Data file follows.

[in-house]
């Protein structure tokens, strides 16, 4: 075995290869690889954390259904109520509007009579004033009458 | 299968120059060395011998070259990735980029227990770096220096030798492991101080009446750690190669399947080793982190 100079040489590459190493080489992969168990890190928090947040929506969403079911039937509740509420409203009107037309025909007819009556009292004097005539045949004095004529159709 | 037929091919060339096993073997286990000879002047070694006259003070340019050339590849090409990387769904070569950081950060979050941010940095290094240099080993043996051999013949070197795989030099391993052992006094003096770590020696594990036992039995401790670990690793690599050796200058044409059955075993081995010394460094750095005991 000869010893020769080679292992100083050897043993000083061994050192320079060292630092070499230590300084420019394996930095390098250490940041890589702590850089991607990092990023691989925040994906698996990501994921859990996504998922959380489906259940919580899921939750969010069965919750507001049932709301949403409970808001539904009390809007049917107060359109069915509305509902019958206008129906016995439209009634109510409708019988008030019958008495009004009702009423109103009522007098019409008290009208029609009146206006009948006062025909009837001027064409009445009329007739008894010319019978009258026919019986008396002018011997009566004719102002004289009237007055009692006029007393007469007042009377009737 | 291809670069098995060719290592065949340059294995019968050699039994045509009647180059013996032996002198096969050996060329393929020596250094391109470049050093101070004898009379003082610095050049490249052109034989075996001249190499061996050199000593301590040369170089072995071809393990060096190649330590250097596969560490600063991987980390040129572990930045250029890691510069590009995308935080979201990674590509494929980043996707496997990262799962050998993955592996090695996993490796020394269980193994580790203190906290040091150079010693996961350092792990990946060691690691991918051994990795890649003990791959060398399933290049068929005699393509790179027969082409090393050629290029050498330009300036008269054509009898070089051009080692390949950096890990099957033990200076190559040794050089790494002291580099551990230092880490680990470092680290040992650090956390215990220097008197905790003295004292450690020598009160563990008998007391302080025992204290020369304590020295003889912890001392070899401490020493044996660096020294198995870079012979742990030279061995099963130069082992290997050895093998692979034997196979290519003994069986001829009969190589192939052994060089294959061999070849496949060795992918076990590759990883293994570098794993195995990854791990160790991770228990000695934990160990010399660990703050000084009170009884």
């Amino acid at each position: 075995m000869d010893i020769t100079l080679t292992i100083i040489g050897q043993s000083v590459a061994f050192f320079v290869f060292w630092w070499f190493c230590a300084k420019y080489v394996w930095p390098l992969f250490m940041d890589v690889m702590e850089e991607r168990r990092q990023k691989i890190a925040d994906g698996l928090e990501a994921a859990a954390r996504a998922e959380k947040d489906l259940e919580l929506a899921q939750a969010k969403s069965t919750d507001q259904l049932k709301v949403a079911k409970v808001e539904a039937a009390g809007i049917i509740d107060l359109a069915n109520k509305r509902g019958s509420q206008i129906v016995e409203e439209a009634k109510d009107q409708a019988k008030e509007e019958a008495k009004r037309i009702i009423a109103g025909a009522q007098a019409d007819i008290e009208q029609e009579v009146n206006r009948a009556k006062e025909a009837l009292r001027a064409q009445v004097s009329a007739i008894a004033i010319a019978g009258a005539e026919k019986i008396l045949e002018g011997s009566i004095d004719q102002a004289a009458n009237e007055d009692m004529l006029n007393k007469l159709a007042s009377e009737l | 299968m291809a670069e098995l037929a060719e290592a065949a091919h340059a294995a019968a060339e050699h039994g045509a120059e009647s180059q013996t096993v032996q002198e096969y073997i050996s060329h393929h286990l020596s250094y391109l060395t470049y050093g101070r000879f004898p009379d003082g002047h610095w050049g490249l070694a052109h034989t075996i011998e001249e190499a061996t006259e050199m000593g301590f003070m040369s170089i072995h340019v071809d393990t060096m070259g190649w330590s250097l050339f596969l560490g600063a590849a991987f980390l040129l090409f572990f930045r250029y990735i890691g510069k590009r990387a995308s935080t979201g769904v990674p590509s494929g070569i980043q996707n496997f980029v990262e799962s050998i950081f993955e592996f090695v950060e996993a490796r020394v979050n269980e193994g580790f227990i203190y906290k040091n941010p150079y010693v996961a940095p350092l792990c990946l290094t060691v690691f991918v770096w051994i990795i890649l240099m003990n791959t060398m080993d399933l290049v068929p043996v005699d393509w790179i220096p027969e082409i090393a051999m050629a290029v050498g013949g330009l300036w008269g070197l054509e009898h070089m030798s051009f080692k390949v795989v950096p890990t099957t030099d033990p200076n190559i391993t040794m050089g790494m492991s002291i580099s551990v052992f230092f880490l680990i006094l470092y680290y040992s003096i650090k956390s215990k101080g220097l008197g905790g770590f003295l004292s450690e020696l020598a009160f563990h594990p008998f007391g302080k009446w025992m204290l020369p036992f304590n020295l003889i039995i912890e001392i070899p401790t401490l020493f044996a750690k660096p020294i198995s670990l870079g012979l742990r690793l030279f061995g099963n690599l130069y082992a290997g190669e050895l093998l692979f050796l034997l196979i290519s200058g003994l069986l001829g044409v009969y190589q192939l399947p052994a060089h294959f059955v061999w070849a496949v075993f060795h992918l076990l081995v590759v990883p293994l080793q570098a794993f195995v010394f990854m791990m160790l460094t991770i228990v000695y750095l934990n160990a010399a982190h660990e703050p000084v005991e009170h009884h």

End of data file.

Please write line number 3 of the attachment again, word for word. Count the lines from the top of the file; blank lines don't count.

């Amino acid at each position: 075995m000869d010893i020769t100079l080679t292992i100083i040489g050897q043993s000083v590459a061994f050192f320079v290869f060292w630092w070499f190493c230590a300084k420019y080489v394996w930095p390098l992969f250490m940041d890589v690889m702590e850089e991607r168990r990092q990023k691989i890190a925040d994906g698996l928090e990501a994921a859990a954390r996504a998922e959380k947040d489906l259940e919580l929506a899921q939750a969010k969403s069965t919750d507001q259904l049932k709301v949403a079911k409970v808001e539904a039937a009390g809007i049917i509740d107060l359109a069915n109520k509305r509902g019958s509420q206008i129906v016995e409203e439209a009634k109510d009107q409708a019988k008030e509007e019958a008495k009004r037309i009702i009423a109103g025909a009522q007098a019409d007819i008290e009208q029609e009579v009146n206006r009948a009556k006062e025909a009837l009292r001027a064409q009445v004097s009329a007739i008894a004033i010319a019978g009258a005539e026919k019986i008396l045949e002018g011997s009566i004095d004719q102002a004289a009458n009237e007055d009692m004529l006029n007393k007469l159709a007042s009377e009737l | 299968m291809a670069e098995l037929a060719e290592a065949a091919h340059a294995a019968a060339e050699h039994g045509a120059e009647s180059q013996t096993v032996q002198e096969y073997i050996s060329h393929h286990l020596s250094y391109l060395t470049y050093g101070r000879f004898p009379d003082g002047h610095w050049g490249l070694a052109h034989t075996i011998e001249e190499a061996t006259e050199m000593g301590f003070m040369s170089i072995h340019v071809d393990t060096m070259g190649w330590s250097l050339f596969l560490g600063a590849a991987f980390l040129l090409f572990f930045r250029y990735i890691g510069k590009r990387a995308s935080t979201g769904v990674p590509s494929g070569i980043q996707n496997f980029v990262e799962s050998i950081f993955e592996f090695v950060e996993a490796r020394v979050n269980e193994g580790f227990i203190y906290k040091n941010p150079y010693v996961a940095p350092l792990c990946l290094t060691v690691f991918v770096w051994i990795i890649l240099m003990n791959t060398m080993d399933l290049v068929p043996v005699d393509w790179i220096p027969e082409i090393a051999m050629a290029v050498g013949g330009l300036w008269g070197l054509e009898h070089m030798s051009f080692k390949v795989v950096p890990t099957t030099d033990p200076n190559i391993t040794m050089g790494m492991s002291i580099s551990v052992f230092f880490l680990i006094l470092y680290y040992s003096i650090k956390s215990k101080g220097l008197g905790g770590f003295l004292s450690e020696l020598a009160f563990h594990p008998f007391g302080k009446w025992m204290l020369p036992f304590n020295l003889i039995i912890e001392i070899p401790t401490l020493f044996a750690k660096p020294i198995s670990l870079g012979l742990r690793l030279f061995g099963n690599l130069y082992a290997g190669e050895l093998l692979f050796l034997l196979i290519s200058g003994l069986l001829g044409v009969y190589q192939l399947p052994a060089h294959f059955v061999w070849a496949v075993f060795h992918l076990l081995v590759v990883p293994l080793q570098a794993f195995v010394f990854m791990m160790l460094t991770i228990v000695y750095l934990n160990a010399a982190h660990e703050p000084v005991e009170h009884h």